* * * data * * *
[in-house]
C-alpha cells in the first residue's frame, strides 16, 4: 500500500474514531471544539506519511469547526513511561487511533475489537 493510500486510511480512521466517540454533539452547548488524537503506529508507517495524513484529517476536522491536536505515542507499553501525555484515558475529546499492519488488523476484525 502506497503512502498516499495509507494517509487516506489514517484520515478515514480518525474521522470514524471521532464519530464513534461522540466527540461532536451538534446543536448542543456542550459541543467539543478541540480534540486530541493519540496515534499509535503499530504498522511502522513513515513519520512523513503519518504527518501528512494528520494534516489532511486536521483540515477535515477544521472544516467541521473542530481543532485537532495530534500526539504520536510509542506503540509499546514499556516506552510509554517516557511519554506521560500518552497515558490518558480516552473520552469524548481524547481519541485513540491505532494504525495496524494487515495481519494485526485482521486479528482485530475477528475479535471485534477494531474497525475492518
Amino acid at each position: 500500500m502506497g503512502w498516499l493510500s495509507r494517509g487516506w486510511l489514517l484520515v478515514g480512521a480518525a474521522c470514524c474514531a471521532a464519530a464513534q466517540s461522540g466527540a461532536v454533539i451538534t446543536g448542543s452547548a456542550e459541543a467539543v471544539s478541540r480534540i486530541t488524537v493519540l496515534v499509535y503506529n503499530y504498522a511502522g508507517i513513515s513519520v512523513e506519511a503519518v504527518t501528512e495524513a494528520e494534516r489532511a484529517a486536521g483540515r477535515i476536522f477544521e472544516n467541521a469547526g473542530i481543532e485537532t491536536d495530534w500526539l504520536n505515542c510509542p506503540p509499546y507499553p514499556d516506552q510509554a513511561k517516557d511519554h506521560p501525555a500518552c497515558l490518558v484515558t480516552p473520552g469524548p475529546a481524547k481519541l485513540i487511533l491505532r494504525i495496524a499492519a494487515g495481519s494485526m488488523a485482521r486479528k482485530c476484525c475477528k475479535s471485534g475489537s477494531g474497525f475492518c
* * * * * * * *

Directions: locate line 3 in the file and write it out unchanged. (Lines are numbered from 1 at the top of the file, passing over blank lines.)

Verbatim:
Amino acid at each position: 500500500m502506497g503512502w498516499l493510500s495509507r494517509g487516506w486510511l489514517l484520515v478515514g480512521a480518525a474521522c470514524c474514531a471521532a464519530a464513534q466517540s461522540g466527540a461532536v454533539i451538534t446543536g448542543s452547548a456542550e459541543a467539543v471544539s478541540r480534540i486530541t488524537v493519540l496515534v499509535y503506529n503499530y504498522a511502522g508507517i513513515s513519520v512523513e506519511a503519518v504527518t501528512e495524513a494528520e494534516r489532511a484529517a486536521g483540515r477535515i476536522f477544521e472544516n467541521a469547526g473542530i481543532e485537532t491536536d495530534w500526539l504520536n505515542c510509542p506503540p509499546y507499553p514499556d516506552q510509554a513511561k517516557d511519554h506521560p501525555a500518552c497515558l490518558v484515558t480516552p473520552g469524548p475529546a481524547k481519541l485513540i487511533l491505532r494504525i495496524a499492519a494487515g495481519s494485526m488488523a485482521r486479528k482485530c476484525c475477528k475479535s471485534g475489537s477494531g474497525f475492518c